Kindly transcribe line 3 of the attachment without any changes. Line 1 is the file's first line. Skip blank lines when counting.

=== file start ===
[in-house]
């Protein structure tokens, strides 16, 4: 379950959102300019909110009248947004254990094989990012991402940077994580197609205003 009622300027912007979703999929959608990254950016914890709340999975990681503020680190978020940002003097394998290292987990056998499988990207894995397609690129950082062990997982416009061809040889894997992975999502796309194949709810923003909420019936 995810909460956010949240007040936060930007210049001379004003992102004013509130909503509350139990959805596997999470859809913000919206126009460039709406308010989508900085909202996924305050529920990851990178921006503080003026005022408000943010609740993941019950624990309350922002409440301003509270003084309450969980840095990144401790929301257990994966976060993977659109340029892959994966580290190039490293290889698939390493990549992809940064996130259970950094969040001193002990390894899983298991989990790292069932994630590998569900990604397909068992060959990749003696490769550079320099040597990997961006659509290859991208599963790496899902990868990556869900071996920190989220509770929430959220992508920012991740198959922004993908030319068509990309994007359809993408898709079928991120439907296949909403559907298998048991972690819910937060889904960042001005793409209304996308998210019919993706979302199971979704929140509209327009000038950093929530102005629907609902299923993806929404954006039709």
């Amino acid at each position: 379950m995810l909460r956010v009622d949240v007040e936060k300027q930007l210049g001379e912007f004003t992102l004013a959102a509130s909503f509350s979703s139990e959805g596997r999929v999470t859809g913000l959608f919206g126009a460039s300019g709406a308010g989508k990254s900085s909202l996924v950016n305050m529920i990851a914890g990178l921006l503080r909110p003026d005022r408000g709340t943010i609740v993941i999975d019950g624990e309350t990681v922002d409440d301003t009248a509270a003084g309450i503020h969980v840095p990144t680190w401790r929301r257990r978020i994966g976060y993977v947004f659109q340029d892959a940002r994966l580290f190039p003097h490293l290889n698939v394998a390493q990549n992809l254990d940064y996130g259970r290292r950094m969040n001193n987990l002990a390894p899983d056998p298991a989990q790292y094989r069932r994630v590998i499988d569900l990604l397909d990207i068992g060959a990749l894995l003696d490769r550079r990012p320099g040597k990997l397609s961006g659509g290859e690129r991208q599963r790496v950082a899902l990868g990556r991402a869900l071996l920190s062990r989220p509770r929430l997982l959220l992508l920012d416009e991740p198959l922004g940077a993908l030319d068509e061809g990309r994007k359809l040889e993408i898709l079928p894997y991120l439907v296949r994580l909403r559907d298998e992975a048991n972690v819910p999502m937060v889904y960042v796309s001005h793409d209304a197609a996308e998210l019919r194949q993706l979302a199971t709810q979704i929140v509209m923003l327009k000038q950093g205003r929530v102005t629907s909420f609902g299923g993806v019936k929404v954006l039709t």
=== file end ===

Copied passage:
């Amino acid at each position: 379950m995810l909460r956010v009622d949240v007040e936060k300027q930007l210049g001379e912007f004003t992102l004013a959102a509130s909503f509350s979703s139990e959805g596997r999929v999470t859809g913000l959608f919206g126009a460039s300019g709406a308010g989508k990254s900085s909202l996924v950016n305050m529920i990851a914890g990178l921006l503080r909110p003026d005022r408000g709340t943010i609740v993941i999975d019950g624990e309350t990681v922002d409440d301003t009248a509270a003084g309450i503020h969980v840095p990144t680190w401790r929301r257990r978020i994966g976060y993977v947004f659109q340029d892959a940002r994966l580290f190039p003097h490293l290889n698939v394998a390493q990549n992809l254990d940064y996130g259970r290292r950094m969040n001193n987990l002990a390894p899983d056998p298991a989990q790292y094989r069932r994630v590998i499988d569900l990604l397909d990207i068992g060959a990749l894995l003696d490769r550079r990012p320099g040597k990997l397609s961006g659509g290859e690129r991208q599963r790496v950082a899902l990868g990556r991402a869900l071996l920190s062990r989220p509770r929430l997982l959220l992508l920012d416009e991740p198959l922004g940077a993908l030319d068509e061809g990309r994007k359809l040889e993408i898709l079928p894997y991120l439907v296949r994580l909403r559907d298998e992975a048991n972690v819910p999502m937060v889904y960042v796309s001005h793409d209304a197609a996308e998210l019919r194949q993706l979302a199971t709810q979704i929140v509209m923003l327009k000038q950093g205003r929530v102005t629907s909420f609902g299923g993806v019936k929404v954006l039709t």